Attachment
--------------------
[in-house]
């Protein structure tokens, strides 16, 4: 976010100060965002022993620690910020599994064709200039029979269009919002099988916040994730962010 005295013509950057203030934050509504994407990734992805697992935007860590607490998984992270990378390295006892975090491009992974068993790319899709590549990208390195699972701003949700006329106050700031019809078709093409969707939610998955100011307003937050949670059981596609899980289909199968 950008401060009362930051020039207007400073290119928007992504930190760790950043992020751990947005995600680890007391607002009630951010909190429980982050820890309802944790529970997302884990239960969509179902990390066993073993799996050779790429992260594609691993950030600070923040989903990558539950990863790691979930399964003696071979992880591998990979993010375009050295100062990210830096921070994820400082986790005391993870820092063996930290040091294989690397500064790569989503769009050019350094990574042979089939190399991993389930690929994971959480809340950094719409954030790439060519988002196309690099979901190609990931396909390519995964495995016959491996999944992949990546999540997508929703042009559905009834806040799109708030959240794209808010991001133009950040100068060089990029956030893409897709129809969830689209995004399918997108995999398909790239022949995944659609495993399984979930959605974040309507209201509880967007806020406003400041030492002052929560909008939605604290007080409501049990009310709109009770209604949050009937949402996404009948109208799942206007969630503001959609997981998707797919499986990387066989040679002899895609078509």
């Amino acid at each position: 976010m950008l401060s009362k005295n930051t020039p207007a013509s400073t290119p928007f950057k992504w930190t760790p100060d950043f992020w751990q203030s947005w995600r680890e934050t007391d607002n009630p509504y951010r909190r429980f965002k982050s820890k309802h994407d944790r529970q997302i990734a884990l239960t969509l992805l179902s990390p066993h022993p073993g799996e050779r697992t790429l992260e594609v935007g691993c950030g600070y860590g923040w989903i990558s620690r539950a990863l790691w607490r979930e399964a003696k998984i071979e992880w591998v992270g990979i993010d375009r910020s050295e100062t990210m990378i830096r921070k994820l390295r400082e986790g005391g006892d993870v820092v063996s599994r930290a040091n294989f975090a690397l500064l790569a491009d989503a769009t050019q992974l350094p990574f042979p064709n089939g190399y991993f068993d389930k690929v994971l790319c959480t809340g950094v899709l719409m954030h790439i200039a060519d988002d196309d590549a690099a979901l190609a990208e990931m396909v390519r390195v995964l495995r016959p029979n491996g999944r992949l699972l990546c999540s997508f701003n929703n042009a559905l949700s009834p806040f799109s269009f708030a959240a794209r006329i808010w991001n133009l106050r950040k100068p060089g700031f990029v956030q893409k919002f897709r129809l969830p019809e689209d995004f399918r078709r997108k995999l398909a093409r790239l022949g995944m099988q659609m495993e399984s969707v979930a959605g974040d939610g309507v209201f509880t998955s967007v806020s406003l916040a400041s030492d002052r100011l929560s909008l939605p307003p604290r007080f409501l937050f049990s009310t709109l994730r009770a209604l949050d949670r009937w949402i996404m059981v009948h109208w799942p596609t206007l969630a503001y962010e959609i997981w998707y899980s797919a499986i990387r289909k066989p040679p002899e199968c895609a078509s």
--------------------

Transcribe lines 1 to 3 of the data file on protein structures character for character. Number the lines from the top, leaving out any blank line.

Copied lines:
[in-house]
């Protein structure tokens, strides 16, 4: 976010100060965002022993620690910020599994064709200039029979269009919002099988916040994730962010 005295013509950057203030934050509504994407990734992805697992935007860590607490998984992270990378390295006892975090491009992974068993790319899709590549990208390195699972701003949700006329106050700031019809078709093409969707939610998955100011307003937050949670059981596609899980289909199968 950008401060009362930051020039207007400073290119928007992504930190760790950043992020751990947005995600680890007391607002009630951010909190429980982050820890309802944790529970997302884990239960969509179902990390066993073993799996050779790429992260594609691993950030600070923040989903990558539950990863790691979930399964003696071979992880591998990979993010375009050295100062990210830096921070994820400082986790005391993870820092063996930290040091294989690397500064790569989503769009050019350094990574042979089939190399991993389930690929994971959480809340950094719409954030790439060519988002196309690099979901190609990931396909390519995964495995016959491996999944992949990546999540997508929703042009559905009834806040799109708030959240794209808010991001133009950040100068060089990029956030893409897709129809969830689209995004399918997108995999398909790239022949995944659609495993399984979930959605974040309507209201509880967007806020406003400041030492002052929560909008939605604290007080409501049990009310709109009770209604949050009937949402996404009948109208799942206007969630503001959609997981998707797919499986990387066989040679002899895609078509």
């Amino acid at each position: 976010m950008l401060s009362k005295n930051t020039p207007a013509s400073t290119p928007f950057k992504w930190t760790p100060d950043f992020w751990q203030s947005w995600r680890e934050t007391d607002n009630p509504y951010r909190r429980f965002k982050s820890k309802h994407d944790r529970q997302i990734a884990l239960t969509l992805l179902s990390p066993h022993p073993g799996e050779r697992t790429l992260e594609v935007g691993c950030g600070y860590g923040w989903i990558s620690r539950a990863l790691w607490r979930e399964a003696k998984i071979e992880w591998v992270g990979i993010d375009r910020s050295e100062t990210m990378i830096r921070k994820l390295r400082e986790g005391g006892d993870v820092v063996s599994r930290a040091n294989f975090a690397l500064l790569a491009d989503a769009t050019q992974l350094p990574f042979p064709n089939g190399y991993f068993d389930k690929v994971l790319c959480t809340g950094v899709l719409m954030h790439i200039a060519d988002d196309d590549a690099a979901l190609a990208e990931m396909v390519r390195v995964l495995r016959p029979n491996g999944r992949l699972l990546c999540s997508f701003n929703n042009a559905l949700s009834p806040f799109s269009f708030a959240a794209r006329i808010w991001n133009l106050r950040k100068p060089g700031f990029v956030q893409k919002f897709r129809l969830p019809e689209d995004f399918r078709r997108k995999l398909a093409r790239l022949g995944m099988q659609m495993e399984s969707v979930a959605g974040d939610g309507v209201f509880t998955s967007v806020s406003l916040a400041s030492d002052r100011l929560s909008l939605p307003p604290r007080f409501l937050f049990s009310t709109l994730r009770a209604l949050d949670r009937w949402i996404m059981v009948h109208w799942p596609t206007l969630a503001y962010e959609i997981w998707y899980s797919a499986i990387r289909k066989p040679p002899e199968c895609a078509s």